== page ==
We’ve eaten a variety of delicious Indian food all over town, but every time I’ve tried to prepare it at home, it’s been an unqualified failure. Imagine my delight at being invited to a trial-run Indian cooking class at the lovely home of Chaya Rao. That evening’s class ended with some of the best Indian food I’ve ever eaten. And now that I’ve had a few weeks now to try the recipes myself, I have to say, thanks to Chaya, I’ve come closer than ever before to producing acceptable Indian fare at home.
Note: I have to apologize up front for the photos. Sean wasn’t able to attend the class, and I’m a pretty poor substitute when it comes to the skill and attentiveness required for decent photography.
A few weekends ago, I trekked way down to south Austin to meet a dozen or so other Austin food-lovers at Chaya’s house for the much anticipated cooking class. We gathered around the island in her large and beautifully appointed kitchen and observed this tiny dynamo at work. She chatted, she mixed drinks, she diced tomatoes, she squeezed limes, and she cooked and cooked and cooked. We talked about the pattern of her classes, her background, the origins of the food she was preparing, and the preparation steps in the dishes she was showing us. This included ingredient details, ingredient options, and equipment discussions as well. All this was punctuated by sizzling and steaming from a variety of humongous pots and pans and the occasional blast from the pressure cooker.
One of the more interesting things I learned through the evening is that the reason so many of my attempts probably failed before is that I wasn’t brave enough with the seasonings. I was again and again amazed at the amount of seasonings she added to things. With a simple kitchen teaspoon, she poured serrano chiles, chili pepper, coriander, cumin, salt, etc. into these dishes, and they all came out tasting perfectly balanced and well-seasoned.
(I will say though that trying the as-written recipes at home has occasionally produced mouth-searing concoctions that in the end caused more pain than enjoyment. I’m convinced at this point that years of practice have given Chaya an innate feel for how things are to be spiced and balanced and only time and practice will improve these things for me.)
We started our culinary adventure with batata vada. (Every time I say that aloud, I feel like I’m channeling my inner Harry Potter and magicking my ingredients instead of cooking them.) Batata vada are balls of cooked and riced potatoes mixed with a variety of seasonings that are dipped in a seasoned chickpea flour batter and fried. She served them with two types of chutney: date-and-tamarind and cilantro-and-mint. On the side, she served an intensely flavorful carrot slaw.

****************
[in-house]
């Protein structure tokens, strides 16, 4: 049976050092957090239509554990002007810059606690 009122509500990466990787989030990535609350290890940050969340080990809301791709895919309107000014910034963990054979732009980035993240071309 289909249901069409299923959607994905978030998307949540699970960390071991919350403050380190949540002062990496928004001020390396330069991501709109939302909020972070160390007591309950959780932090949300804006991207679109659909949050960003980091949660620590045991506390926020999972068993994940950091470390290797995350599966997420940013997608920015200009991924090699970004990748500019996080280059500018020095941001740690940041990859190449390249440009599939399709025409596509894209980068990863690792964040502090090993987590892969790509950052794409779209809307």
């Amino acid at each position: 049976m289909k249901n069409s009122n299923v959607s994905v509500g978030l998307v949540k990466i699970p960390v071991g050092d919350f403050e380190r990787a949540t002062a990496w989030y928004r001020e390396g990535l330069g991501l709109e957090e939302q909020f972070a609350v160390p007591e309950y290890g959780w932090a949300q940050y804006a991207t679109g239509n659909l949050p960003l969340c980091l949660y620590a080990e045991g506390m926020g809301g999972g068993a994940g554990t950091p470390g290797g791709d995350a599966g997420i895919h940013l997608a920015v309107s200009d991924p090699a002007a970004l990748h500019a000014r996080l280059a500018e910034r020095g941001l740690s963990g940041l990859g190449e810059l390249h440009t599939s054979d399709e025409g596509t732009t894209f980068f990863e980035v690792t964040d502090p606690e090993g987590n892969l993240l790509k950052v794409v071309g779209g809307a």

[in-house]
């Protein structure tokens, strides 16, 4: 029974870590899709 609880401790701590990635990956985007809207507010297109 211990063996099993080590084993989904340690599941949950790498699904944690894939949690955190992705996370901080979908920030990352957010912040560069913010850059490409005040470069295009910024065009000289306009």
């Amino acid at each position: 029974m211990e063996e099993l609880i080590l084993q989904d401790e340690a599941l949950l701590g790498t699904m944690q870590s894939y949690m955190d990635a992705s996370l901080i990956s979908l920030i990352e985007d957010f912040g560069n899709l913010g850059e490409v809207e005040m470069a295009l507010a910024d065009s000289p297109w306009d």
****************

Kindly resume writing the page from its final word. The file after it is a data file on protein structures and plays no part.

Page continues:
Just for a treat, she showed us how to make cardamom mojitos. Unlike far too many restaurant mojitos, Chaya’s weren’t sickly sweet concoctions. Muddled mint and soaked cardamom pods made the drink a little messy but incredibly aromatic.
Next up, Dhal soup. This is the sort of soup I could eat every day and never get tired of. It’s full of legume goodness (she suggests two kinds of dhal: mung dhal and toor dhal), is a vibrant marigold yellow-orange color, and treats the taster to a slowly building heat that underscores rather than overpowers the multitude of additional flavorings in the soup.
The crescendo of the meal happened well after the end time of the class. Chaya had shown us how to make vegetable biriyani and saag paneer (Sean’s favorite Indian dish). The biriyani, rice and a plethora of crisp-fresh veggies stir-fried and mixed with an elaborately spiced yogurt sauce, was easily one of my favorite dishes of the night. The saag paneer was different than any I had ever eaten before. For one, Chaya is generous with her paneer. For another, she uses fresh spinach. The color was a vibrant emerald green and the flavor was more refined than in any other version of saag paneer I’ve ever tasted. She served these with raita and store-bought naan.
The meal ended, late at night and after much wonderful conversation, with rabdi, a sort of cooked-milk dessert, and mangoes. Though achingly full at this point, I happily indulged. Even as late as it was, it was difficult saying our goodbyes and heading home after such a perfect evening. The food was beyond fantastic, the company and conversation were engaging, and Chaya and her family were wonderful hosts.
Chaya has taught cooking classes at both Whole Foods and Central Market, and now she will also be teaching small group classes privately in her home. Her food is spectacular and her warm personality will invite even the shiest among us to ask questions. I would heartily recommend her courses to anyone with even the slightest interest in authentic Indian cooking.